In construction and management simulation games in which you essentially construct buildings and structures, you often have to build rooms within those structures. People (or creatures) in the game will then enter and interact with these rooms and stuff placed in these rooms; however, the implementations of rooms in games have seen an impressive amount of variety. How are rooms placed? Can you put items in the rooms? How are the walls handled?

I’m going to talk about some of the various room designs I’ve observed in games I’ve played in a six-part series, starting right now.

Dungeon Keeper (1997, Bullfrog Productions)

In Dungeon Keeper (and its successor, Dungeon Keeper II), you’re a malicious god-dictator creating a dungeon to attract and train an army of evil creatures (and…regular vermin like giant spiders and flies).

To attract and keep these creatures, one of the main things you had to do was build rooms – “Lairs”, for creatures to sleep in, “Hatcheries”, which produced chickens, “Training Rooms”, for batting training dummies around (and leveling up), and so on – 14 rooms total.

Usually most of the level is diggable soil that you can dig out – sort of like a horizontal ant farm. At a minimum, you might dig out a 3×3 area with a little doorway attached, and then place a room within. Let’s take the Training Room, for example. If you place a 3×3 training room, the game will automatically add a training dummy in the middle of it. A 3×4 room produces 2 training dummies. 4×4 yields 4 training dummies. Essentially, every tile not near an edge would automatically get a training dummy, and that determined how many minions could use the room at once. So if you create a 2×3 room, no dummies will appear, and you might as well not even build the thing. Hatcheries are the same way, as are Unholy Temples in Dungeon Keeper 2, but they require 5×5 (!) to be fully functional.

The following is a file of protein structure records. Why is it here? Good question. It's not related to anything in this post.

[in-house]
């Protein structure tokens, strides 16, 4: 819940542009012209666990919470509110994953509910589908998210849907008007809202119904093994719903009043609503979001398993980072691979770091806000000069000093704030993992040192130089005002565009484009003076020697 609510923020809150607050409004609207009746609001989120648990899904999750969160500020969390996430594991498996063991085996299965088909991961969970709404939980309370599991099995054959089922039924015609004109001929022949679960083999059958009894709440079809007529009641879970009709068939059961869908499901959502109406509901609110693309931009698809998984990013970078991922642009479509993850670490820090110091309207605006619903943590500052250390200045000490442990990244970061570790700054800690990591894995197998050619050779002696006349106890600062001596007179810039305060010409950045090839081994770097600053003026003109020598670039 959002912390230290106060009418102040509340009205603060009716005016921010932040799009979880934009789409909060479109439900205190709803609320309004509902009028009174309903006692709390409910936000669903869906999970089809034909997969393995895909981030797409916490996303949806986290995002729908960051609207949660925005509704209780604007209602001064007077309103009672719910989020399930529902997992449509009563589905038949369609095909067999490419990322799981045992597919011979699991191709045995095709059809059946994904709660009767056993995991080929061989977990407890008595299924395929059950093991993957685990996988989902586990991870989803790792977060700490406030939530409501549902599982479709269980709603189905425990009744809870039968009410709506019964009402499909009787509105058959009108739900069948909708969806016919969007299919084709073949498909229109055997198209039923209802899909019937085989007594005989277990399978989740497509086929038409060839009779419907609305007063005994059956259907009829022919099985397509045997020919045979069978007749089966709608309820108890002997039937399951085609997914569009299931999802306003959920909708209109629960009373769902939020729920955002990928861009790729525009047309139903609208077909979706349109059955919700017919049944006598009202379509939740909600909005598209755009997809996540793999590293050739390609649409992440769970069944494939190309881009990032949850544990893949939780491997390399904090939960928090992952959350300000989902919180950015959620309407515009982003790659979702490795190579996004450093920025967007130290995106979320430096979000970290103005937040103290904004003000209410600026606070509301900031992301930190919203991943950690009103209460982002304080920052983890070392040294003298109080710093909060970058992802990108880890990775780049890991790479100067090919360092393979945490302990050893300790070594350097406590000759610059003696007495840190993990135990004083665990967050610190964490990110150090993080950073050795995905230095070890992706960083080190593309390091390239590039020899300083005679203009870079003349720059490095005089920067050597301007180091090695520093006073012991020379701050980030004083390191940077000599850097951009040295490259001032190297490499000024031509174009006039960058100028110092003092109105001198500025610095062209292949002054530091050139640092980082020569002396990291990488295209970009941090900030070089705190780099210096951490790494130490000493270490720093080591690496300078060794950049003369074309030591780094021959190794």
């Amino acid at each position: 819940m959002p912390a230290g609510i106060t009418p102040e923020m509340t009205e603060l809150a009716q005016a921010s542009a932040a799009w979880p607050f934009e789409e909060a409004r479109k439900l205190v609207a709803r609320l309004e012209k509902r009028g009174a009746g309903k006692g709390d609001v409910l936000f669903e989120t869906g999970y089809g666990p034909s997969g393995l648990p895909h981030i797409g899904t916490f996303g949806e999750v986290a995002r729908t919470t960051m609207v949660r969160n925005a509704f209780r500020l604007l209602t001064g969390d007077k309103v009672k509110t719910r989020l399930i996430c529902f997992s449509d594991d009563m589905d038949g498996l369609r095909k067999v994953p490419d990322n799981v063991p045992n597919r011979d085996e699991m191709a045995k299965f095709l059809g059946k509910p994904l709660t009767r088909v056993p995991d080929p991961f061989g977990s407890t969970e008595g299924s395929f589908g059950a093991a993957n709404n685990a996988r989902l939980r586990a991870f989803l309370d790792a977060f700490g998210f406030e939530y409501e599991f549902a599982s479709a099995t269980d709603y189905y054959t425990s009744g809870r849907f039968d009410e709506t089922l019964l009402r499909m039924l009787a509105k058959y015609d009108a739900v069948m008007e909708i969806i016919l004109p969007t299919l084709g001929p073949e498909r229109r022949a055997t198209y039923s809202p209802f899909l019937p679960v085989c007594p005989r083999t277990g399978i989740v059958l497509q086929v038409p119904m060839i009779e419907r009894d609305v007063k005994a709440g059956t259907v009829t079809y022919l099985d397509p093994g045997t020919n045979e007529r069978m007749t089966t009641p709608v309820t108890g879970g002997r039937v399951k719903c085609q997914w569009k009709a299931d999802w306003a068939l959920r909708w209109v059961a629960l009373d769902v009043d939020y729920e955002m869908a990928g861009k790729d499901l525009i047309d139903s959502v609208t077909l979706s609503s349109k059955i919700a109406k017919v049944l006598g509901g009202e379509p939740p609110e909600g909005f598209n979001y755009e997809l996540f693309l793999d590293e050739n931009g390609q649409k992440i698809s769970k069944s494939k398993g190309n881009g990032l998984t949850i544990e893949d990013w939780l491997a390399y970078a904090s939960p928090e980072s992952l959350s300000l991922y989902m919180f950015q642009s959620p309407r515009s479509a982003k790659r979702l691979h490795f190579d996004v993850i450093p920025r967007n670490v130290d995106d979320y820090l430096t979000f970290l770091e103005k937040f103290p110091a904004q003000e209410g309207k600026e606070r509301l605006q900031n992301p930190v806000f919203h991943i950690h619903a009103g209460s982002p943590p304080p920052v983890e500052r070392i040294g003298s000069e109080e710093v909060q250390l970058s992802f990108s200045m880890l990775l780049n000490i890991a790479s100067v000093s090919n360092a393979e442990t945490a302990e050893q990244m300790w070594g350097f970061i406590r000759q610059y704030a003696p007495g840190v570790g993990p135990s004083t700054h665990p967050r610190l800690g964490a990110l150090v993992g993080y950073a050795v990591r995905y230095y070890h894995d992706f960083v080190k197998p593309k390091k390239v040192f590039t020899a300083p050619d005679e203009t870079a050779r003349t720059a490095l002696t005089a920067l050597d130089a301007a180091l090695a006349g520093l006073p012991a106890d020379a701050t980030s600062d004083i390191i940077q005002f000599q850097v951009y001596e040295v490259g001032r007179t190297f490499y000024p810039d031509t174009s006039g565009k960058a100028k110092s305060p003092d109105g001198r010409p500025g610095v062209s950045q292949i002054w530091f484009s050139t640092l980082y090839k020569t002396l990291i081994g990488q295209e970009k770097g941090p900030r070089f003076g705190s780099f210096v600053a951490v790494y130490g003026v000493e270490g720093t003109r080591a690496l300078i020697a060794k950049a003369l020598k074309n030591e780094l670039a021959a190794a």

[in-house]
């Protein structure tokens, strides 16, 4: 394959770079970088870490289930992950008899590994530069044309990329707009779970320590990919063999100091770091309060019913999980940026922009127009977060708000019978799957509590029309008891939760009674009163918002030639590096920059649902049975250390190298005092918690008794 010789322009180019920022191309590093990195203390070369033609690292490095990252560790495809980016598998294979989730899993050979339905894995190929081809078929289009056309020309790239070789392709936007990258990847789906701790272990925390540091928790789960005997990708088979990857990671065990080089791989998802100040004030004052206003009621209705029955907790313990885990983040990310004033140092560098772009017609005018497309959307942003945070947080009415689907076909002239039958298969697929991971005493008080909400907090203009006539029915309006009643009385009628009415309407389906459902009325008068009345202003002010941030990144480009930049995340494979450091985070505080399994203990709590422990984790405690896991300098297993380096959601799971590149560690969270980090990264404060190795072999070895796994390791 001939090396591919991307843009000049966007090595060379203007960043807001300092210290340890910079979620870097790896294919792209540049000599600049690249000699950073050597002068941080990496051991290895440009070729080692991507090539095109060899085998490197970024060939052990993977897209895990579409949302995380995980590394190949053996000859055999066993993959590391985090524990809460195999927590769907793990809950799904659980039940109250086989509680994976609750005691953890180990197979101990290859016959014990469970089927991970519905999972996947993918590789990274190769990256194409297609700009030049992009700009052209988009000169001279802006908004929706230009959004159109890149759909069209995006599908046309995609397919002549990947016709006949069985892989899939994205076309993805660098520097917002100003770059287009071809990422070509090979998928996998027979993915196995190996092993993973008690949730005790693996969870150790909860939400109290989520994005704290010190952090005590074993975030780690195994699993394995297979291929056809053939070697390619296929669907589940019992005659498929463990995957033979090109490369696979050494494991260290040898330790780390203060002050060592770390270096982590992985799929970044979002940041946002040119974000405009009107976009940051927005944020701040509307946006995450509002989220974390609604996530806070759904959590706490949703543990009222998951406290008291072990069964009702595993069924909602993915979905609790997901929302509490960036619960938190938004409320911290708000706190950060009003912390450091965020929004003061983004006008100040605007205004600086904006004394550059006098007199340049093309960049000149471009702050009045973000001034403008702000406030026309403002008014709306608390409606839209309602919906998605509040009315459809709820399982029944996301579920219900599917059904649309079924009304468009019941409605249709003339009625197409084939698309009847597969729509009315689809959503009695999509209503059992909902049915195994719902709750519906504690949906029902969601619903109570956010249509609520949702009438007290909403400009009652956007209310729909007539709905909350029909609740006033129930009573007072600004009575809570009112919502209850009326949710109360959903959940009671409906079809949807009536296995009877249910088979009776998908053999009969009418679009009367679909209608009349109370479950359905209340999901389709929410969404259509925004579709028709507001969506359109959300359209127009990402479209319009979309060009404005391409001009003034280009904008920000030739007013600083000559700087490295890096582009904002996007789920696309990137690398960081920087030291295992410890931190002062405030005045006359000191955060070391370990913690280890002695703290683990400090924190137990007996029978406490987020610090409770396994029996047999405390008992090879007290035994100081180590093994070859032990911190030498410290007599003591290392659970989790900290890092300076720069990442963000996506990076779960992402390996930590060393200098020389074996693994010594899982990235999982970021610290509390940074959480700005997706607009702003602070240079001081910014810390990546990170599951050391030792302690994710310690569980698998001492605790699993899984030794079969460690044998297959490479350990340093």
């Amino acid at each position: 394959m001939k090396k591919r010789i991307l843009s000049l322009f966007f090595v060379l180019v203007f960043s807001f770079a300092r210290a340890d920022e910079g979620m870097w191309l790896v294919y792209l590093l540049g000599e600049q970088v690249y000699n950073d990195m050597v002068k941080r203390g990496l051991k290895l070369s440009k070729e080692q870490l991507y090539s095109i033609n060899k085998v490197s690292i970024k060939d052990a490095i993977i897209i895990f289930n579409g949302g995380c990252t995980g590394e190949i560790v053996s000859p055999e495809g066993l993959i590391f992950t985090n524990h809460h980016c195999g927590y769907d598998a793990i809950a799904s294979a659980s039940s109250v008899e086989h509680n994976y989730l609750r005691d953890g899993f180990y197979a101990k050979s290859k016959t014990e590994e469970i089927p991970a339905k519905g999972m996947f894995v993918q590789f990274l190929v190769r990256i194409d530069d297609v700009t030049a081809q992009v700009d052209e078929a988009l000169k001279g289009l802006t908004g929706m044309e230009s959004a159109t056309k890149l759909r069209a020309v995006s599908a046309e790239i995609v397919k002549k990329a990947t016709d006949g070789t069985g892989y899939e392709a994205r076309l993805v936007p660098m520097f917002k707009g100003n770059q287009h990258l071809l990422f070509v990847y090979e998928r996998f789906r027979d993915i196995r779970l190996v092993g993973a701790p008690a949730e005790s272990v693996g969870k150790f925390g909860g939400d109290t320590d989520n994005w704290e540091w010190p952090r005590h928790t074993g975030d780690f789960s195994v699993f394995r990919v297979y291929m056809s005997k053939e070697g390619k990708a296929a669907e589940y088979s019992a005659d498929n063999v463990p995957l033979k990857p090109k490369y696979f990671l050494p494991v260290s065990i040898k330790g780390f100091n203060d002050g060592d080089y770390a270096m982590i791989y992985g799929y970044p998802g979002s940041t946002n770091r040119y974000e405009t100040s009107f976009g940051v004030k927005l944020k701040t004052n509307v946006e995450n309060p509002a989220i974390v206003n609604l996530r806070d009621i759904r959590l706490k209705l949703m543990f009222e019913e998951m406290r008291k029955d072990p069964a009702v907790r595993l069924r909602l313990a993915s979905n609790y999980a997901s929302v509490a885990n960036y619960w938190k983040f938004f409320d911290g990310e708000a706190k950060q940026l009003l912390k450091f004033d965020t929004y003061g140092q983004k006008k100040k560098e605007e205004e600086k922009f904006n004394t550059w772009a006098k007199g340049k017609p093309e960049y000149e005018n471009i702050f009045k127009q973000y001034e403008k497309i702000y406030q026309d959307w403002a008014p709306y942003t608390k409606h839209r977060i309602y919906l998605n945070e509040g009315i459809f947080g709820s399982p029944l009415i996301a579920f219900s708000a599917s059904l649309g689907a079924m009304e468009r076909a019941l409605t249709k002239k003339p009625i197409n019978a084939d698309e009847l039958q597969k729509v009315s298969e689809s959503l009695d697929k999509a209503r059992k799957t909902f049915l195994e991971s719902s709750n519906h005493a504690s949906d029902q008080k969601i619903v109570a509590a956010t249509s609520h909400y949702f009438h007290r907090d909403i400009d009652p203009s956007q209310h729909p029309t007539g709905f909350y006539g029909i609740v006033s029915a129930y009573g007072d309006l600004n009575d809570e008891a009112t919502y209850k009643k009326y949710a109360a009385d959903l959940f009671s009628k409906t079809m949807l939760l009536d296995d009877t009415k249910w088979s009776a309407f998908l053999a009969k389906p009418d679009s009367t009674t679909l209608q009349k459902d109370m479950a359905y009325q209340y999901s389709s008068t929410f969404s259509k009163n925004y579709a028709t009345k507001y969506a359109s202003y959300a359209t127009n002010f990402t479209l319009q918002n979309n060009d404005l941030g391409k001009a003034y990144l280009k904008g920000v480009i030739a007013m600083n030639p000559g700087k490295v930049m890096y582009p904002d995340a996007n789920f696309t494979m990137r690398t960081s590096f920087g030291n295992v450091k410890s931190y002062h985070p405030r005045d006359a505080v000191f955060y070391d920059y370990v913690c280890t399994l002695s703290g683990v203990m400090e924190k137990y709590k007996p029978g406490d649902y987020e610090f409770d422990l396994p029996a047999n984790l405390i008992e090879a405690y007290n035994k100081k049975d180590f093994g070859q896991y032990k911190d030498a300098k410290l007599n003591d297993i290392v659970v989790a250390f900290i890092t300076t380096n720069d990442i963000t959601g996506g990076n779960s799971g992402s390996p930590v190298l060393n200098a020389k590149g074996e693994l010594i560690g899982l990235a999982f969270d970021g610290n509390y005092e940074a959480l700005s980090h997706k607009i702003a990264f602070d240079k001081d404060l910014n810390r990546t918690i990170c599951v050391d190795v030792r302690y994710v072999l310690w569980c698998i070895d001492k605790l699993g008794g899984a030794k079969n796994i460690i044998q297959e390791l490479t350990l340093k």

Many of the rooms don’t have any size requirements like this because they don’t auto-place any special furniture. Lairs, Treasure Rooms, and Guard Posts all can function as 1×1 or oddly shaped rooms.

Most notably, there’s absolutely no customization. You can place traps, but not inside rooms, and each trap is large, taking the entire tile. You just choose the room to place, drag out the zone in which you want to place it, and the room appears. Simple.

Continue to Pt.2: Theme Hospital